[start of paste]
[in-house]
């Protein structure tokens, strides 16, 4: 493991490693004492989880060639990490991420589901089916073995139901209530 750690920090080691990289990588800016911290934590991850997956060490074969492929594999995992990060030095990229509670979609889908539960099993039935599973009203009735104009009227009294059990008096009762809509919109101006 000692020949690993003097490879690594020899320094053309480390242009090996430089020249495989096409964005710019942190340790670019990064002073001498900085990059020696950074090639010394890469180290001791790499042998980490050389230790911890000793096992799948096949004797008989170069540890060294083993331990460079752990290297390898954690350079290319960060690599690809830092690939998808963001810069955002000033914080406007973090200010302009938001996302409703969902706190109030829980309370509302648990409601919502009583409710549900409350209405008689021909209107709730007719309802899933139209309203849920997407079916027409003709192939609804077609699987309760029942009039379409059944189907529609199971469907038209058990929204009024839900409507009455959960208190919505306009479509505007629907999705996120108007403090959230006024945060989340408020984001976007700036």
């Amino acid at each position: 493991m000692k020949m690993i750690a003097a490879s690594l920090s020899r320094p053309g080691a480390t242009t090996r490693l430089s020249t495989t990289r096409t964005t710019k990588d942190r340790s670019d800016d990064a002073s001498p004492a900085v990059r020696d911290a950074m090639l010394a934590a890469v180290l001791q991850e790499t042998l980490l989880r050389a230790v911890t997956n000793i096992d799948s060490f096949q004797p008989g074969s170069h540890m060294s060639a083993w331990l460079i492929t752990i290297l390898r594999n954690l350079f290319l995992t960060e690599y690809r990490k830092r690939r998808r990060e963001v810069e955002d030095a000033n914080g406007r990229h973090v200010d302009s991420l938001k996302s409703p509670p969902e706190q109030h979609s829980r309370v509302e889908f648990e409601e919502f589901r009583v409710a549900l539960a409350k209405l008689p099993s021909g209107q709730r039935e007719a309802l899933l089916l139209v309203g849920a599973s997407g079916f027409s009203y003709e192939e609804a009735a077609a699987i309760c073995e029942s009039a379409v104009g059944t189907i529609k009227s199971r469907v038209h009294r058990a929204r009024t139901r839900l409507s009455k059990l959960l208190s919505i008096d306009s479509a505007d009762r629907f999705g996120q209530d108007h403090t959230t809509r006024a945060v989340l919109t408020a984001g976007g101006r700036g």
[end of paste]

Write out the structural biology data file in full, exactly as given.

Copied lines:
[in-house]
């Protein structure tokens, strides 16, 4: 493991490693004492989880060639990490991420589901089916073995139901209530 750690920090080691990289990588800016911290934590991850997956060490074969492929594999995992990060030095990229509670979609889908539960099993039935599973009203009735104009009227009294059990008096009762809509919109101006 000692020949690993003097490879690594020899320094053309480390242009090996430089020249495989096409964005710019942190340790670019990064002073001498900085990059020696950074090639010394890469180290001791790499042998980490050389230790911890000793096992799948096949004797008989170069540890060294083993331990460079752990290297390898954690350079290319960060690599690809830092690939998808963001810069955002000033914080406007973090200010302009938001996302409703969902706190109030829980309370509302648990409601919502009583409710549900409350209405008689021909209107709730007719309802899933139209309203849920997407079916027409003709192939609804077609699987309760029942009039379409059944189907529609199971469907038209058990929204009024839900409507009455959960208190919505306009479509505007629907999705996120108007403090959230006024945060989340408020984001976007700036």
């Amino acid at each position: 493991m000692k020949m690993i750690a003097a490879s690594l920090s020899r320094p053309g080691a480390t242009t090996r490693l430089s020249t495989t990289r096409t964005t710019k990588d942190r340790s670019d800016d990064a002073s001498p004492a900085v990059r020696d911290a950074m090639l010394a934590a890469v180290l001791q991850e790499t042998l980490l989880r050389a230790v911890t997956n000793i096992d799948s060490f096949q004797p008989g074969s170069h540890m060294s060639a083993w331990l460079i492929t752990i290297l390898r594999n954690l350079f290319l995992t960060e690599y690809r990490k830092r690939r998808r990060e963001v810069e955002d030095a000033n914080g406007r990229h973090v200010d302009s991420l938001k996302s409703p509670p969902e706190q109030h979609s829980r309370v509302e889908f648990e409601e919502f589901r009583v409710a549900l539960a409350k209405l008689p099993s021909g209107q709730r039935e007719a309802l899933l089916l139209v309203g849920a599973s997407g079916f027409s009203y003709e192939e609804a009735a077609a699987i309760c073995e029942s009039a379409v104009g059944t189907i529609k009227s199971r469907v038209h009294r058990a929204r009024t139901r839900l409507s009455k059990l959960l208190s919505i008096d306009s479509a505007d009762r629907f999705g996120q209530d108007h403090t959230t809509r006024a945060v989340l919109t408020a984001g976007g101006r700036g």